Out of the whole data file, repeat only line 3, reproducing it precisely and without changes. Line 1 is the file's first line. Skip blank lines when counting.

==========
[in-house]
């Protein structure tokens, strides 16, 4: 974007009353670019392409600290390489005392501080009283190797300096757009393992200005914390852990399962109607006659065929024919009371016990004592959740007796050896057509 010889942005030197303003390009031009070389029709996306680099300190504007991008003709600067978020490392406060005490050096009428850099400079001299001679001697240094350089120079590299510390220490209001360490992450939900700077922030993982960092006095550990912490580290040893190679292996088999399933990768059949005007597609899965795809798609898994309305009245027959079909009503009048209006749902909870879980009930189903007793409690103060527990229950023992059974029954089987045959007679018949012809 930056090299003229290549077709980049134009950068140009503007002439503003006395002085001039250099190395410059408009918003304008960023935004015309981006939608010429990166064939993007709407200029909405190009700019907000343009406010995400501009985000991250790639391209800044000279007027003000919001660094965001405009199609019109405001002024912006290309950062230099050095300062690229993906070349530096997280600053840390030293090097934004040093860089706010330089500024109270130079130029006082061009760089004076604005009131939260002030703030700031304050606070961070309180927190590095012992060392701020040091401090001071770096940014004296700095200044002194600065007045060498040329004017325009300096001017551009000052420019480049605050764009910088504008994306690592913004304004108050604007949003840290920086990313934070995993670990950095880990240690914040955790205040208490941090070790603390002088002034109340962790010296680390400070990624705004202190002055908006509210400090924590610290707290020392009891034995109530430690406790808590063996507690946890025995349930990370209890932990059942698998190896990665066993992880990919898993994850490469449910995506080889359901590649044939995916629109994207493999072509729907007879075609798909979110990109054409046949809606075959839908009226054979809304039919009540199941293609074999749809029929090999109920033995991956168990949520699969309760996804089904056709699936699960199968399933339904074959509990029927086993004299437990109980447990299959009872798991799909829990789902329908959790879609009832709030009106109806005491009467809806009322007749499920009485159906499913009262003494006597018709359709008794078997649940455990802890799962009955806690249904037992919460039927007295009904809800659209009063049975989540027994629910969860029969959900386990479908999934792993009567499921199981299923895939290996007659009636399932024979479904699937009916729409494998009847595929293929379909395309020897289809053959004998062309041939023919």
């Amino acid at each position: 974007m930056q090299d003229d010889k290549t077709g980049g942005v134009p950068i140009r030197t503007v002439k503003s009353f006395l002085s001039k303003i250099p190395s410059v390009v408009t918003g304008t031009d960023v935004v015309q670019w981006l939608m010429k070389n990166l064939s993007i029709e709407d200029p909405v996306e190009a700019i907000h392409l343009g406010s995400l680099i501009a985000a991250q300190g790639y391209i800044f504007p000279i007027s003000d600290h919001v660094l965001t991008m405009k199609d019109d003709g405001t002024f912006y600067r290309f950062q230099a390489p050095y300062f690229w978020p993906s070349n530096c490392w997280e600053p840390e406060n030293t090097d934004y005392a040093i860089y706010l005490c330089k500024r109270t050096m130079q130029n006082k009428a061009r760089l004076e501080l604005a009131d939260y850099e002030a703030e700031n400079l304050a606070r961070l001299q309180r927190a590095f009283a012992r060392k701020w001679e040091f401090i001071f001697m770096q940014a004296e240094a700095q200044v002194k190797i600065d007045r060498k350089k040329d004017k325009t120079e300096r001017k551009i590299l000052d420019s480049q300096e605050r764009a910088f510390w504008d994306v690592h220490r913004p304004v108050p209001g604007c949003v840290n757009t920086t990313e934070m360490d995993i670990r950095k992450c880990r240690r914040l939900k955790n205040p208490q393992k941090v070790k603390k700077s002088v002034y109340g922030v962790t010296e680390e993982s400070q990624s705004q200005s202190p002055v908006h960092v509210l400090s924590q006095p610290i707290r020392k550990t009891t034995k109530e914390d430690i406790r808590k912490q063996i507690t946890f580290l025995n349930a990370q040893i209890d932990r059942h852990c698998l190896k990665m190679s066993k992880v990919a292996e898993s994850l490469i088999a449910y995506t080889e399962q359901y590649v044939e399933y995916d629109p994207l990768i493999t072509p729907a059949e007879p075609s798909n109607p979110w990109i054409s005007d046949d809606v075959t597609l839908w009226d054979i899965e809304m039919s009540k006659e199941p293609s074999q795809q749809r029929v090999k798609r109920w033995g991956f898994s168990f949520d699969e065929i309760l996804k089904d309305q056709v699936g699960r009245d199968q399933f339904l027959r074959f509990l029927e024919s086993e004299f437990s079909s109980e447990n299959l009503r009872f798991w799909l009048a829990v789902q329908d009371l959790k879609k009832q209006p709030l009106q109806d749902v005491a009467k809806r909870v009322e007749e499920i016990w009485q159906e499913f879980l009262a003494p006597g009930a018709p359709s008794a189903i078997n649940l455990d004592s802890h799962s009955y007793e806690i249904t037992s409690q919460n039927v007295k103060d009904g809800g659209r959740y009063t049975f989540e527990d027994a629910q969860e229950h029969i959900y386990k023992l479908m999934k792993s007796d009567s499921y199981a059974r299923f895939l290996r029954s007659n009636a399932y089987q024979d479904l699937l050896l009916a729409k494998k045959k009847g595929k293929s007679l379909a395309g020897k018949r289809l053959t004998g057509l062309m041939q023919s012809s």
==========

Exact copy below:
């Amino acid at each position: 974007m930056q090299d003229d010889k290549t077709g980049g942005v134009p950068i140009r030197t503007v002439k503003s009353f006395l002085s001039k303003i250099p190395s410059v390009v408009t918003g304008t031009d960023v935004v015309q670019w981006l939608m010429k070389n990166l064939s993007i029709e709407d200029p909405v996306e190009a700019i907000h392409l343009g406010s995400l680099i501009a985000a991250q300190g790639y391209i800044f504007p000279i007027s003000d600290h919001v660094l965001t991008m405009k199609d019109d003709g405001t002024f912006y600067r290309f950062q230099a390489p050095y300062f690229w978020p993906s070349n530096c490392w997280e600053p840390e406060n030293t090097d934004y005392a040093i860089y706010l005490c330089k500024r109270t050096m130079q130029n006082k009428a061009r760089l004076e501080l604005a009131d939260y850099e002030a703030e700031n400079l304050a606070r961070l001299q309180r927190a590095f009283a012992r060392k701020w001679e040091f401090i001071f001697m770096q940014a004296e240094a700095q200044v002194k190797i600065d007045r060498k350089k040329d004017k325009t120079e300096r001017k551009i590299l000052d420019s480049q300096e605050r764009a910088f510390w504008d994306v690592h220490r913004p304004v108050p209001g604007c949003v840290n757009t920086t990313e934070m360490d995993i670990r950095k992450c880990r240690r914040l939900k955790n205040p208490q393992k941090v070790k603390k700077s002088v002034y109340g922030v962790t010296e680390e993982s400070q990624s705004q200005s202190p002055v908006h960092v509210l400090s924590q006095p610290i707290r020392k550990t009891t034995k109530e914390d430690i406790r808590k912490q063996i507690t946890f580290l025995n349930a990370q040893i209890d932990r059942h852990c698998l190896k990665m190679s066993k992880v990919a292996e898993s994850l490469i088999a449910y995506t080889e399962q359901y590649v044939e399933y995916d629109p994207l990768i493999t072509p729907a059949e007879p075609s798909n109607p979110w990109i054409s005007d046949d809606v075959t597609l839908w009226d054979i899965e809304m039919s009540k006659e199941p293609s074999q795809q749809r029929v090999k798609r109920w033995g991956f898994s168990f949520d699969e065929i309760l996804k089904d309305q056709v699936g699960r009245d199968q399933f339904l027959r074959f509990l029927e024919s086993e004299f437990s079909s109980e447990n299959l009503r009872f798991w799909l009048a829990v789902q329908d009371l959790k879609k009832q209006p709030l009106q109806d749902v005491a009467k809806r909870v009322e007749e499920i016990w009485q159906e499913f879980l009262a003494p006597g009930a018709p359709s008794a189903i078997n649940l455990d004592s802890h799962s009955y007793e806690i249904t037992s409690q919460n039927v007295k103060d009904g809800g659209r959740y009063t049975f989540e527990d027994a629910q969860e229950h029969i959900y386990k023992l479908m999934k792993s007796d009567s499921y199981a059974r299923f895939l290996r029954s007659n009636a399932y089987q024979d479904l699937l050896l009916a729409k494998k045959k009847g595929k293929s007679l379909a395309g020897k018949r289809l053959t004998g057509l062309m041939q023919s012809s």